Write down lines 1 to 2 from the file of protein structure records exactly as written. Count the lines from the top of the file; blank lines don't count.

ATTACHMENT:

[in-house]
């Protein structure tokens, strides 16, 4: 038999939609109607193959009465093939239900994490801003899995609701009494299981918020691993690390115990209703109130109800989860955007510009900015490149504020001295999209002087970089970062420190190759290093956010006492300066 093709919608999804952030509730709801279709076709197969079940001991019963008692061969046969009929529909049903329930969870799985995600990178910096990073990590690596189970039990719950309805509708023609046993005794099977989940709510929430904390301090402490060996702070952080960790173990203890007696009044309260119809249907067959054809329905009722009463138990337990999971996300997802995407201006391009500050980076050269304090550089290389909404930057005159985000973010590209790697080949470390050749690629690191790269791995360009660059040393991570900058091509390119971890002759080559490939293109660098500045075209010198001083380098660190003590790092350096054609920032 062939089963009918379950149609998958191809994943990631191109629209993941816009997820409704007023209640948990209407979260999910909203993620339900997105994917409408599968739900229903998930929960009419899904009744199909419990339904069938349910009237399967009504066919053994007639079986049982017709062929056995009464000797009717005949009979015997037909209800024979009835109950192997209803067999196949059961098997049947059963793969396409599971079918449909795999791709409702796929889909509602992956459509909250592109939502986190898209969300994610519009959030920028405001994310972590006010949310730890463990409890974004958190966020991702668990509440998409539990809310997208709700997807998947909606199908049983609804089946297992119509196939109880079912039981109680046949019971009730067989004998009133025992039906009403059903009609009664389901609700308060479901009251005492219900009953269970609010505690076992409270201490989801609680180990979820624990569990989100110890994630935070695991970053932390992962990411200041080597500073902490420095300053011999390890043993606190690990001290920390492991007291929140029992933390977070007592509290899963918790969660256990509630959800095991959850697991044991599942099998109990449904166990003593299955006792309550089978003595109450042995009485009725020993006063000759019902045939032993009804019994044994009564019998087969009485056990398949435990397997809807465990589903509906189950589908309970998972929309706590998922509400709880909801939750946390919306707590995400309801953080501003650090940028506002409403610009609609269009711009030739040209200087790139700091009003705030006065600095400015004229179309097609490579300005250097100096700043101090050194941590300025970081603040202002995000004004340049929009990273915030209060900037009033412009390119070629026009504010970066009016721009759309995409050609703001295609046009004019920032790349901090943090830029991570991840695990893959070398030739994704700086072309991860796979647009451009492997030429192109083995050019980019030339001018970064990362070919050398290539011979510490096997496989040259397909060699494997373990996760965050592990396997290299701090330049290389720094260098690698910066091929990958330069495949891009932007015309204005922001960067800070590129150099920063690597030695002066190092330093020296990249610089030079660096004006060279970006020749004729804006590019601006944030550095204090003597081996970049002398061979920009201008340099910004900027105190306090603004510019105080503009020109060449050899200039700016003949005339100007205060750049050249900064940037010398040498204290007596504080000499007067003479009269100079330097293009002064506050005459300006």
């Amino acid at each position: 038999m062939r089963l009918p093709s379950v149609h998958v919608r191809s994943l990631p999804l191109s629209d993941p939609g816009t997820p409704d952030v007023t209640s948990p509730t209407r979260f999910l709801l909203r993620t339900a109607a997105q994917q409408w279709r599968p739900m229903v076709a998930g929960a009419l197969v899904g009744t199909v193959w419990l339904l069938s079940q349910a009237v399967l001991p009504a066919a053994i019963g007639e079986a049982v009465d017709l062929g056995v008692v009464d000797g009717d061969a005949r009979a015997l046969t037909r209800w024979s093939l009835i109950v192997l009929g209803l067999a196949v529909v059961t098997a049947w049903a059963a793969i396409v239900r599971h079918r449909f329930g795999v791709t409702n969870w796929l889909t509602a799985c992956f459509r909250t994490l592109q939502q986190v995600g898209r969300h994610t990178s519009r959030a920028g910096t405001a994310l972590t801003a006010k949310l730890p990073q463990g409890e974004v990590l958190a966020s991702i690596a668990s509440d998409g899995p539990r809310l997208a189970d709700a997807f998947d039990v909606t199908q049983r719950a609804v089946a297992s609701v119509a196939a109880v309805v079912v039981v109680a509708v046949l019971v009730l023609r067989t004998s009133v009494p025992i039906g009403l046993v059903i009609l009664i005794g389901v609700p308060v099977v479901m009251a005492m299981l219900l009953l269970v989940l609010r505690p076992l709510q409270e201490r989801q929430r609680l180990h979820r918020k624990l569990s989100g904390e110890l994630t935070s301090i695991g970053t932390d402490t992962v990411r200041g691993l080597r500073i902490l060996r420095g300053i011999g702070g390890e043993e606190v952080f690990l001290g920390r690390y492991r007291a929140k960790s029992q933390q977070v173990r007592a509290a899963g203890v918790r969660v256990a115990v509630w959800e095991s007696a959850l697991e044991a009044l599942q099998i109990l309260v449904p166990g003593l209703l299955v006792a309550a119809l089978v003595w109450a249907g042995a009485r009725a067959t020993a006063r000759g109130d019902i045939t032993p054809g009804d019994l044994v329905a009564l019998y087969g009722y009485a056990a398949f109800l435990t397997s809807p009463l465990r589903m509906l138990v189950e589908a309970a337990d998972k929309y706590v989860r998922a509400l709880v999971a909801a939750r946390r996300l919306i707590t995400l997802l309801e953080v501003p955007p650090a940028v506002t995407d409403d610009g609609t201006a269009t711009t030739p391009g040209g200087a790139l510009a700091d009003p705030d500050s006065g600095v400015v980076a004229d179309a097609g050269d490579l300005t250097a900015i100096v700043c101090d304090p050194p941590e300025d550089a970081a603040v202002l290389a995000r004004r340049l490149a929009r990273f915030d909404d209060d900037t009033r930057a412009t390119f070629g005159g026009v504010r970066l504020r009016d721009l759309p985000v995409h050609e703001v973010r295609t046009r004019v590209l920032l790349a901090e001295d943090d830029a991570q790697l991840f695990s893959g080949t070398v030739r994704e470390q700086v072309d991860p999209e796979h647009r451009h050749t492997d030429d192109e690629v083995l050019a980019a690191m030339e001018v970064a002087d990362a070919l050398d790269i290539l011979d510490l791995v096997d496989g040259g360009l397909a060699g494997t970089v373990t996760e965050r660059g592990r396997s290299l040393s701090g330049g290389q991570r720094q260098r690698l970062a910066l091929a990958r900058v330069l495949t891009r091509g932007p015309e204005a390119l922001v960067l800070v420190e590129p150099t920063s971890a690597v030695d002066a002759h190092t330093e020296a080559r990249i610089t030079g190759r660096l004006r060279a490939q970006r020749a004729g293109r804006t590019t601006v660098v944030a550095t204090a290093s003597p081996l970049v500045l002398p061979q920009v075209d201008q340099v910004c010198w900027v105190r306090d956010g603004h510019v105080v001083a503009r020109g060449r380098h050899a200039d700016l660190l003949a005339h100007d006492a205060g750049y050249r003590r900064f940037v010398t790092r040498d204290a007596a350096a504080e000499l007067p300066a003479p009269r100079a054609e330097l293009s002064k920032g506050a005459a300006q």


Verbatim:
[in-house]
């Protein structure tokens, strides 16, 4: 038999939609109607193959009465093939239900994490801003899995609701009494299981918020691993690390115990209703109130109800989860955007510009900015490149504020001295999209002087970089970062420190190759290093956010006492300066 093709919608999804952030509730709801279709076709197969079940001991019963008692061969046969009929529909049903329930969870799985995600990178910096990073990590690596189970039990719950309805509708023609046993005794099977989940709510929430904390301090402490060996702070952080960790173990203890007696009044309260119809249907067959054809329905009722009463138990337990999971996300997802995407201006391009500050980076050269304090550089290389909404930057005159985000973010590209790697080949470390050749690629690191790269791995360009660059040393991570900058091509390119971890002759080559490939293109660098500045075209010198001083380098660190003590790092350096054609920032 062939089963009918379950149609998958191809994943990631191109629209993941816009997820409704007023209640948990209407979260999910909203993620339900997105994917409408599968739900229903998930929960009419899904009744199909419990339904069938349910009237399967009504066919053994007639079986049982017709062929056995009464000797009717005949009979015997037909209800024979009835109950192997209803067999196949059961098997049947059963793969396409599971079918449909795999791709409702796929889909509602992956459509909250592109939502986190898209969300994610519009959030920028405001994310972590006010949310730890463990409890974004958190966020991702668990509440998409539990809310997208709700997807998947909606199908049983609804089946297992119509196939109880079912039981109680046949019971009730067989004998009133025992039906009403059903009609009664389901609700308060479901009251005492219900009953269970609010505690076992409270201490989801609680180990979820624990569990989100110890994630935070695991970053932390992962990411200041080597500073902490420095300053011999390890043993606190690990001290920390492991007291929140029992933390977070007592509290899963918790969660256990509630959800095991959850697991044991599942099998109990449904166990003593299955006792309550089978003595109450042995009485009725020993006063000759019902045939032993009804019994044994009564019998087969009485056990398949435990397997809807465990589903509906189950589908309970998972929309706590998922509400709880909801939750946390919306707590995400309801953080501003650090940028506002409403610009609609269009711009030739040209200087790139700091009003705030006065600095400015004229179309097609490579300005250097100096700043101090050194941590300025970081603040202002995000004004340049929009990273915030209060900037009033412009390119070629026009504010970066009016721009759309995409050609703001295609046009004019920032790349901090943090830029991570991840695990893959070398030739994704700086072309991860796979647009451009492997030429192109083995050019980019030339001018970064990362070919050398290539011979510490096997496989040259397909060699494997373990996760965050592990396997290299701090330049290389720094260098690698910066091929990958330069495949891009932007015309204005922001960067800070590129150099920063690597030695002066190092330093020296990249610089030079660096004006060279970006020749004729804006590019601006944030550095204090003597081996970049002398061979920009201008340099910004900027105190306090603004510019105080503009020109060449050899200039700016003949005339100007205060750049050249900064940037010398040498204290007596504080000499007067003479009269100079330097293009002064506050005459300006």